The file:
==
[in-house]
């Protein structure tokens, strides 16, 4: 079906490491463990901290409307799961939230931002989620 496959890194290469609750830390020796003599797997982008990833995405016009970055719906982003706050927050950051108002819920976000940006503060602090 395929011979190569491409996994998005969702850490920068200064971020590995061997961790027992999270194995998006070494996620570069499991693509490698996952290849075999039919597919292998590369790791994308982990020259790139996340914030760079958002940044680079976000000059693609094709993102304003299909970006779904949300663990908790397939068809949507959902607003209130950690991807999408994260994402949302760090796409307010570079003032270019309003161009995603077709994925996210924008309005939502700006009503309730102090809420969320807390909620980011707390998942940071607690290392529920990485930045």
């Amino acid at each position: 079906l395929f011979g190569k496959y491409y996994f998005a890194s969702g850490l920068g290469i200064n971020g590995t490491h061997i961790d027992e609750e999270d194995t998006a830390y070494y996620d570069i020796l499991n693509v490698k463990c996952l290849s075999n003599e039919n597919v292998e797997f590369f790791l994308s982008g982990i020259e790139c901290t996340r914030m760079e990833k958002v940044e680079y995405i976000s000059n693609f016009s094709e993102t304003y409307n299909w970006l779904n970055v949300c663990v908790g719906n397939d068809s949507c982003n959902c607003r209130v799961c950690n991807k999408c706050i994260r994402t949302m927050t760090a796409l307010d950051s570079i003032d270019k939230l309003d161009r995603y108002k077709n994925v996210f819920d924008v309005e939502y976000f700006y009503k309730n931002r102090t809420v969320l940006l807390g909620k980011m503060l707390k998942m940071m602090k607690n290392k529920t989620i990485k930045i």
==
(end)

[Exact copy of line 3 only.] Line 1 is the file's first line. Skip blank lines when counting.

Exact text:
């Amino acid at each position: 079906l395929f011979g190569k496959y491409y996994f998005a890194s969702g850490l920068g290469i200064n971020g590995t490491h061997i961790d027992e609750e999270d194995t998006a830390y070494y996620d570069i020796l499991n693509v490698k463990c996952l290849s075999n003599e039919n597919v292998e797997f590369f790791l994308s982008g982990i020259e790139c901290t996340r914030m760079e990833k958002v940044e680079y995405i976000s000059n693609f016009s094709e993102t304003y409307n299909w970006l779904n970055v949300c663990v908790g719906n397939d068809s949507c982003n959902c607003r209130v799961c950690n991807k999408c706050i994260r994402t949302m927050t760090a796409l307010d950051s570079i003032d270019k939230l309003d161009r995603y108002k077709n994925v996210f819920d924008v309005e939502y976000f700006y009503k309730n931002r102090t809420v969320l940006l807390g909620k980011m503060l707390k998942m940071m602090k607690n290392k529920t989620i990485k930045i």